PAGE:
|Stereotyping is precisely what the Leader/Manager Model is not about - because that is a pointless exercise, it rarely improves the manager or the situation. At the same time, it is important to point out that the model actually has the power to capture the full range, and hence the extremes, of manager behaviour.
Luckily there are not many managers at the extremes, but when there are, they often make their mark!
Essentially, all managers, if they are to be at their best, must learn to either meet the needs of their teams, or help their teams meet those needs themselves. Needs cannot be ignored.
So, this graphic puts it all together - the worst and the best.
Peter Farey whittled down his collection of a thousand 'good management practices' to 100 simple items that essentially cover the whole range of manager-team interaction. Furthermore, they fell into groups and plotted nicely around his Leader/Manager Framework.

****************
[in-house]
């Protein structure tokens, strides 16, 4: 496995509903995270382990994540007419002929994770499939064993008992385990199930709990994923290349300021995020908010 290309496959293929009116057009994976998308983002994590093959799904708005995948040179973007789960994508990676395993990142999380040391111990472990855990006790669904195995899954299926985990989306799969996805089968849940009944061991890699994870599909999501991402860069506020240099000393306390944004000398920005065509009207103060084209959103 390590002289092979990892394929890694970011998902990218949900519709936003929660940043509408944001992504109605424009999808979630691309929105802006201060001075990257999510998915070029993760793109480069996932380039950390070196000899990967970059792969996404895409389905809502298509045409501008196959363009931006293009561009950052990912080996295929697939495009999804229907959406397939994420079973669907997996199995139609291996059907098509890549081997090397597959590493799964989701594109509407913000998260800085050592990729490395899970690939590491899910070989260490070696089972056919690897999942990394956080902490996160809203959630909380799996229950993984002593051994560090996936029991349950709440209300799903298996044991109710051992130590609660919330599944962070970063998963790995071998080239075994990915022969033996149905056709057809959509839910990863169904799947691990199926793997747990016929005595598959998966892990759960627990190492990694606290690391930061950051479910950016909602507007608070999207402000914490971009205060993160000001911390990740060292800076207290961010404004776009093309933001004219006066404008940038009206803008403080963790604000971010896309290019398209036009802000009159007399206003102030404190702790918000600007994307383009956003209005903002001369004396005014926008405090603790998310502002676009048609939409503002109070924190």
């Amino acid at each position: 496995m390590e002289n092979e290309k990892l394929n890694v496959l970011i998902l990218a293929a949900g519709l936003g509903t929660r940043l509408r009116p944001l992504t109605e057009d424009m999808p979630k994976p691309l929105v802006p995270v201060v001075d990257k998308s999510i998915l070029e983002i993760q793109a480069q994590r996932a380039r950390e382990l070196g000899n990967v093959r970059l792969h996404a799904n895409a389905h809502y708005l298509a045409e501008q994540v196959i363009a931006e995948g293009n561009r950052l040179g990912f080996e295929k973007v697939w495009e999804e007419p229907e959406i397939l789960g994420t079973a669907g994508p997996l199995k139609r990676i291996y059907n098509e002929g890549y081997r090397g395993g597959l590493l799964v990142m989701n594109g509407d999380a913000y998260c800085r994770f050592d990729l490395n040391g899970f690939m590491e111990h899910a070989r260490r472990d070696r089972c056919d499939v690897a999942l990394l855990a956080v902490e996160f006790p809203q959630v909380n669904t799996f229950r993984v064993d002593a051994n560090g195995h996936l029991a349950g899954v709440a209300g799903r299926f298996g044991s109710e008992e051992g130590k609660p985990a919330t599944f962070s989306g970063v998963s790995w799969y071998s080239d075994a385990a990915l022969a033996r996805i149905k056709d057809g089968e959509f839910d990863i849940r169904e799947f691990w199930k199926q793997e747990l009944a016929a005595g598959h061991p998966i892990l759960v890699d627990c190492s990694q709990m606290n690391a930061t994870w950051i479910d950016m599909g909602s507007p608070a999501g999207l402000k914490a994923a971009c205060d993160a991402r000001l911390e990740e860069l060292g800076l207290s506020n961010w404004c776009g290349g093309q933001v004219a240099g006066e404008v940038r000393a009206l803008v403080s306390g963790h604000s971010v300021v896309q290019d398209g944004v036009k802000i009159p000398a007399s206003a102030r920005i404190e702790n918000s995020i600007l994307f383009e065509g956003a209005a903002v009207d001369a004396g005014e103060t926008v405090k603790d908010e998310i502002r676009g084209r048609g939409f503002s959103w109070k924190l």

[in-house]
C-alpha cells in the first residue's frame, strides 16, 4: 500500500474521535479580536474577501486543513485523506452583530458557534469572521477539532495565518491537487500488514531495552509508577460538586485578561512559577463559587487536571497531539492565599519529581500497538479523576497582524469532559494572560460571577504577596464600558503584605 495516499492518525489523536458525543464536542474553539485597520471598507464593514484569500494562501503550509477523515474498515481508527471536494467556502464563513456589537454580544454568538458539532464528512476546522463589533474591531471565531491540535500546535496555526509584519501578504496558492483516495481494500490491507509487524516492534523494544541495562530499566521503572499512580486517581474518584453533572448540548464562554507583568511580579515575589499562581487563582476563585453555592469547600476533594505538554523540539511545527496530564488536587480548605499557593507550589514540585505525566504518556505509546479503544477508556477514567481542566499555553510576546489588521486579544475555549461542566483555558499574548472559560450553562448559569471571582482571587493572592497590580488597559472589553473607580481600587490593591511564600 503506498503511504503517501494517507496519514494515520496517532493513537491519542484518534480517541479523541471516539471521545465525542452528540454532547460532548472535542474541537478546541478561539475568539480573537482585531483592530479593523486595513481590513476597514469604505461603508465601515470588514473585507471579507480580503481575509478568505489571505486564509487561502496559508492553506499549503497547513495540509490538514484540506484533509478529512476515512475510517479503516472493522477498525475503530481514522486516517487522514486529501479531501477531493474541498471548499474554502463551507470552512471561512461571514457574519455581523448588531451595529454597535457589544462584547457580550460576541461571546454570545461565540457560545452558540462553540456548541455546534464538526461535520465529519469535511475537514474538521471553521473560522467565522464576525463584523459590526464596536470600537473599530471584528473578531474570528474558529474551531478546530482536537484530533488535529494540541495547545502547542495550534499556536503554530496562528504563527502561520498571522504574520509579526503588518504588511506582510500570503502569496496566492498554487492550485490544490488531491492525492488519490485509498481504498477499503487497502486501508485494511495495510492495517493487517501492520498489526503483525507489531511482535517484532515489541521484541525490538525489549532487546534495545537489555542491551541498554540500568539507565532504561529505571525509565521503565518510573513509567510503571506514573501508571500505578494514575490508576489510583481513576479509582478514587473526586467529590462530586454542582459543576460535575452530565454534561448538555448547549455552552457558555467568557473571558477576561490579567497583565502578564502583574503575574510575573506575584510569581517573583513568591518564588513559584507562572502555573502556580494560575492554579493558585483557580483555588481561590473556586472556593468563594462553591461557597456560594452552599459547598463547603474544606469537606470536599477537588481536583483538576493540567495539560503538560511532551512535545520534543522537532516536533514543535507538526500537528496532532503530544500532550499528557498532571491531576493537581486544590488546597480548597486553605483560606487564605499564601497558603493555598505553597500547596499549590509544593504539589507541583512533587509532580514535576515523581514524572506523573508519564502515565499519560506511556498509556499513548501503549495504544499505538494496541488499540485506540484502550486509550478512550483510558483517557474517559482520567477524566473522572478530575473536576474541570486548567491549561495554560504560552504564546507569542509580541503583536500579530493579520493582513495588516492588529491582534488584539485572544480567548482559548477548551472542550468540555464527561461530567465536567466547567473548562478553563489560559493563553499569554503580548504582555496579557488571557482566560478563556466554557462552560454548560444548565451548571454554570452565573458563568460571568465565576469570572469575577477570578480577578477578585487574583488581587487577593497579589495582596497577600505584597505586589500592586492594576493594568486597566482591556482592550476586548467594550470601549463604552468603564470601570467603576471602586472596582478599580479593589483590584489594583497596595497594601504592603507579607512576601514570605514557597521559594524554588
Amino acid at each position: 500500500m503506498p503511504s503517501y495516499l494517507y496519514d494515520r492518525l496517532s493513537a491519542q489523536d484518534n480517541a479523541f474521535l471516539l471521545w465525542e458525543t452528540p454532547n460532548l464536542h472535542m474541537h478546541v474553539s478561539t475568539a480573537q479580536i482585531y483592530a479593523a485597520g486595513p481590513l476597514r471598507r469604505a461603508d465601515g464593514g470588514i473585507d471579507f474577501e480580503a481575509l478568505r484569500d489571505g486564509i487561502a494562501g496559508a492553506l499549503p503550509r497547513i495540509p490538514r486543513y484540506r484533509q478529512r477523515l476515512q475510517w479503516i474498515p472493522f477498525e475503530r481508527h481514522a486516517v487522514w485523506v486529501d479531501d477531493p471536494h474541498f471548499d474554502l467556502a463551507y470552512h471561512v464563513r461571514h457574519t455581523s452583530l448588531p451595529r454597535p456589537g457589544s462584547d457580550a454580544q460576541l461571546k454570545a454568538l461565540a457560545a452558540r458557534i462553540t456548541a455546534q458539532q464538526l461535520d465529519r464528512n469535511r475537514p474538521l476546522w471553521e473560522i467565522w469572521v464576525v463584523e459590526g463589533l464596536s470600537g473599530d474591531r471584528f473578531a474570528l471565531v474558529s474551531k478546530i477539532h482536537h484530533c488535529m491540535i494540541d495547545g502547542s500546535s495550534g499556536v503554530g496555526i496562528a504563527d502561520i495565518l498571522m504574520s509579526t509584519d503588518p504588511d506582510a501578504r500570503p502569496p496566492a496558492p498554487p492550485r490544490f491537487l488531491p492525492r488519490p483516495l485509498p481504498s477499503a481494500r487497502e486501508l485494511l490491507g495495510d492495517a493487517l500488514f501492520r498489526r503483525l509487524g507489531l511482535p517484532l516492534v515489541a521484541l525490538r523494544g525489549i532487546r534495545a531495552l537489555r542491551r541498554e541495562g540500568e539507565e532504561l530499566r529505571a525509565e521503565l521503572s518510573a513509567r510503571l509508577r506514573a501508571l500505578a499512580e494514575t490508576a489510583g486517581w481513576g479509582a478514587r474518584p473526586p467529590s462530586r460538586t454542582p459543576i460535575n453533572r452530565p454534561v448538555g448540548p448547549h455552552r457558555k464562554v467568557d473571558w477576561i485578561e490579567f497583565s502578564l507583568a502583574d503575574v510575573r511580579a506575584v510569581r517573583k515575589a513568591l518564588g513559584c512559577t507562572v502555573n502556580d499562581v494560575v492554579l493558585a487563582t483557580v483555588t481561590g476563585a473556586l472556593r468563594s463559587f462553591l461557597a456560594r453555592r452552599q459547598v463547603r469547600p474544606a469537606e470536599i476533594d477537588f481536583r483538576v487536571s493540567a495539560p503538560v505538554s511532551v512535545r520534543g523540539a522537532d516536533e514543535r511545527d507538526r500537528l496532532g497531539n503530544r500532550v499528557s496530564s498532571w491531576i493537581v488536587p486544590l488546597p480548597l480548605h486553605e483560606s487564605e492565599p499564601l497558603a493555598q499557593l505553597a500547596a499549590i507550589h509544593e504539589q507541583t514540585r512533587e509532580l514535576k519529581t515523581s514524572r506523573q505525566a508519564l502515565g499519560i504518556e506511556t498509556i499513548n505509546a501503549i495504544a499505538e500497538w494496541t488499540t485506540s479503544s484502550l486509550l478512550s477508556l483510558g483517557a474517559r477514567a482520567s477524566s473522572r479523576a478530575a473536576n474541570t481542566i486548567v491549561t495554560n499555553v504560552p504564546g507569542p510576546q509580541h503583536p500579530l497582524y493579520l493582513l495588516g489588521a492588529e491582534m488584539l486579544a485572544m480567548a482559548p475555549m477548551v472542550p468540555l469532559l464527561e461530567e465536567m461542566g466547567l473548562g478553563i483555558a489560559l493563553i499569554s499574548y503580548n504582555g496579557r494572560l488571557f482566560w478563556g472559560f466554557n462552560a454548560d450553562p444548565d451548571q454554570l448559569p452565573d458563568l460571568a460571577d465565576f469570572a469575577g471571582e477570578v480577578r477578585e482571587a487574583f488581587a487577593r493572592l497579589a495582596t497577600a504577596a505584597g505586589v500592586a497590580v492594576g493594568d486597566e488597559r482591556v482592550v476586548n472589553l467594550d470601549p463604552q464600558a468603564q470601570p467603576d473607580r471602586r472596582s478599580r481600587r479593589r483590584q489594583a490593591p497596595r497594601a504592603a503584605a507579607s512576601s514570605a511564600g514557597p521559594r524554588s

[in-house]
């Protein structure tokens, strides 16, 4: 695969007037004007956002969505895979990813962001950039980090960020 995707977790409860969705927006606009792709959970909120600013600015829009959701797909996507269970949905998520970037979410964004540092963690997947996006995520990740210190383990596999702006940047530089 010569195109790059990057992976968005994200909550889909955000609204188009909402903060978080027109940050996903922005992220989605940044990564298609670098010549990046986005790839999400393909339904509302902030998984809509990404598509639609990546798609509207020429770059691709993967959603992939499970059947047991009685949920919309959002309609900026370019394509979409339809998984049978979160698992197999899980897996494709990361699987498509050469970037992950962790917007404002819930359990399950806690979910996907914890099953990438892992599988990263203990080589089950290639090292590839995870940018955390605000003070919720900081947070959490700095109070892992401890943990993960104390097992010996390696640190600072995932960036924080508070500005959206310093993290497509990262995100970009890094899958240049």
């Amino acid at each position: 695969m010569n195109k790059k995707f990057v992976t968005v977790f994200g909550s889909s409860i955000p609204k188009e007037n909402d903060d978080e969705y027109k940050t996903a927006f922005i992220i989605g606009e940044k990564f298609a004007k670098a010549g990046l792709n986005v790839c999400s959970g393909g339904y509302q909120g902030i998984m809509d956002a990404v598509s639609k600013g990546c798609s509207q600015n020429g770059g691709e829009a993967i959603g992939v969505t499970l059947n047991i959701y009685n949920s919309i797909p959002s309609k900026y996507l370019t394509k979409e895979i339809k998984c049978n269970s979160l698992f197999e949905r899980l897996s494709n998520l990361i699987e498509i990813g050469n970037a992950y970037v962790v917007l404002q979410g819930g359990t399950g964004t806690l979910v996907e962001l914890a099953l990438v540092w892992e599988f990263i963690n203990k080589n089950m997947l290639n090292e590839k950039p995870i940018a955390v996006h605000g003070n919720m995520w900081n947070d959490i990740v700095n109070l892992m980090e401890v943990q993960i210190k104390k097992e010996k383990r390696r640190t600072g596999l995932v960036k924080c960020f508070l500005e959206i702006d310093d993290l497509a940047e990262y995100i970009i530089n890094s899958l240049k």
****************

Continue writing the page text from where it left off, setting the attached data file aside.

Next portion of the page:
Two further points emerged from this:
1) The chart provides a good measure of strengths, as well as of needs. Following Positive Psychology, our approach is to develop strengths and then check to see what needs still remain - usually these are greatly reduced. Much less problem-solving is therefore required, and
2) As a holistic framework of management behaviour, the model just happens to contain those behaviours that most relate to Emotional Intelligence (surprise, surprise)! In Farey's model it was there all the time - nothing new under the sun!
Next we take up EI and the Leader/Manager Model.
Labels: 360 feedback, Emotional Intelligence, Leadership, performance